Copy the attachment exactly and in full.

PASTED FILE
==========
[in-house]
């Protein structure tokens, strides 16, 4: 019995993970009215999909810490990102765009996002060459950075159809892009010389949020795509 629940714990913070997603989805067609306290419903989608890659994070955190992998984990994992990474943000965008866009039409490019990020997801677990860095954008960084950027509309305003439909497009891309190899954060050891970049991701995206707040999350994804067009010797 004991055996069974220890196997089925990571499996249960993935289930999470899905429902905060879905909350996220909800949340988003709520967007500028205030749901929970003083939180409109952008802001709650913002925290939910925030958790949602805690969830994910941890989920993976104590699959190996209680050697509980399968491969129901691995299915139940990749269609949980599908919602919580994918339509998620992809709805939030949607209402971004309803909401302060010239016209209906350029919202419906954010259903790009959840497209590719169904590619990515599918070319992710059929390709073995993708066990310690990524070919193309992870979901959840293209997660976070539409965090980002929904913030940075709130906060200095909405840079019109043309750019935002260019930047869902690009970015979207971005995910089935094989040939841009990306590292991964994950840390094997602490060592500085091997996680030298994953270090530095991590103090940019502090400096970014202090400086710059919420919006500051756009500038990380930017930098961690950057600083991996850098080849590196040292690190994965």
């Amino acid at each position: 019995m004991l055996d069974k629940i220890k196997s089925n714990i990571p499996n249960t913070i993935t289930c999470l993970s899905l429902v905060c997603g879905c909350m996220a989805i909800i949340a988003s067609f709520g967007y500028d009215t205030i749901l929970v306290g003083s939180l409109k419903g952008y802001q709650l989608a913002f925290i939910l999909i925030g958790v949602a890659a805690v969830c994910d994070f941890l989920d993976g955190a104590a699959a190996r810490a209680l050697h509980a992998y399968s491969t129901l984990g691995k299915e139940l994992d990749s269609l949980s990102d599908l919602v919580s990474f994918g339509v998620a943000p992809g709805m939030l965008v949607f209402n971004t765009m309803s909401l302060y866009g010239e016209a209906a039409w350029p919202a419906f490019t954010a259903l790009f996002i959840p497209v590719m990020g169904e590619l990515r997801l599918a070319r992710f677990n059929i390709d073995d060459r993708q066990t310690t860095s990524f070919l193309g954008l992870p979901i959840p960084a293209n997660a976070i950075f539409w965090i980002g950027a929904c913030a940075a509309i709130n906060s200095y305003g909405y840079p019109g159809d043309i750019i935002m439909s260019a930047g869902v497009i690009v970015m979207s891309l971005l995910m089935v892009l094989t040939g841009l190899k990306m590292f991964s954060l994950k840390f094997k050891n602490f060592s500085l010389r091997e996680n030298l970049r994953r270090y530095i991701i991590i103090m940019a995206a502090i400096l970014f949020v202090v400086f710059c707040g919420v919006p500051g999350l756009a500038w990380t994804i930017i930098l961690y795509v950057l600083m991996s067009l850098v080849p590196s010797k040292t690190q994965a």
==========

[in-house]
């Protein structure tokens, strides 16, 4: 019995993970009215999909810490990102765009996002060459950075159809892009010389949020795509 629940714990913070997603989805067609306290419903989608890659994070955190992998984990994992990474943000965008866009039409490019990020997801677990860095954008960084950027509309305003439909497009891309190899954060050891970049991701995206707040999350994804067009010797 004991055996069974220890196997089925990571499996249960993935289930999470899905429902905060879905909350996220909800949340988003709520967007500028205030749901929970003083939180409109952008802001709650913002925290939910925030958790949602805690969830994910941890989920993976104590699959190996209680050697509980399968491969129901691995299915139940990749269609949980599908919602919580994918339509998620992809709805939030949607209402971004309803909401302060010239016209209906350029919202419906954010259903790009959840497209590719169904590619990515599918070319992710059929390709073995993708066990310690990524070919193309992870979901959840293209997660976070539409965090980002929904913030940075709130906060200095909405840079019109043309750019935002260019930047869902690009970015979207971005995910089935094989040939841009990306590292991964994950840390094997602490060592500085091997996680030298994953270090530095991590103090940019502090400096970014202090400086710059919420919006500051756009500038990380930017930098961690950057600083991996850098080849590196040292690190994965």
């Amino acid at each position: 019995m004991l055996d069974k629940i220890k196997s089925n714990i990571p499996n249960t913070i993935t289930c999470l993970s899905l429902v905060c997603g879905c909350m996220a989805i909800i949340a988003s067609f709520g967007y500028d009215t205030i749901l929970v306290g003083s939180l409109k419903g952008y802001q709650l989608a913002f925290i939910l999909i925030g958790v949602a890659a805690v969830c994910d994070f941890l989920d993976g955190a104590a699959a190996r810490a209680l050697h509980a992998y399968s491969t129901l984990g691995k299915e139940l994992d990749s269609l949980s990102d599908l919602v919580s990474f994918g339509v998620a943000p992809g709805m939030l965008v949607f209402n971004t765009m309803s909401l302060y866009g010239e016209a209906a039409w350029p919202a419906f490019t954010a259903l790009f996002i959840p497209v590719m990020g169904e590619l990515r997801l599918a070319r992710f677990n059929i390709d073995d060459r993708q066990t310690t860095s990524f070919l193309g954008l992870p979901i959840p960084a293209n997660a976070i950075f539409w965090i980002g950027a929904c913030a940075a509309i709130n906060s200095y305003g909405y840079p019109g159809d043309i750019i935002m439909s260019a930047g869902v497009i690009v970015m979207s891309l971005l995910m089935v892009l094989t040939g841009l190899k990306m590292f991964s954060l994950k840390f094997k050891n602490f060592s500085l010389r091997e996680n030298l970049r994953r270090y530095i991701i991590i103090m940019a995206a502090i400096l970014f949020v202090v400086f710059c707040g919420v919006p500051g999350l756009a500038w990380t994804i930017i930098l961690y795509v950057l600083m991996s067009l850098v080849p590196s010797k040292t690190q994965a």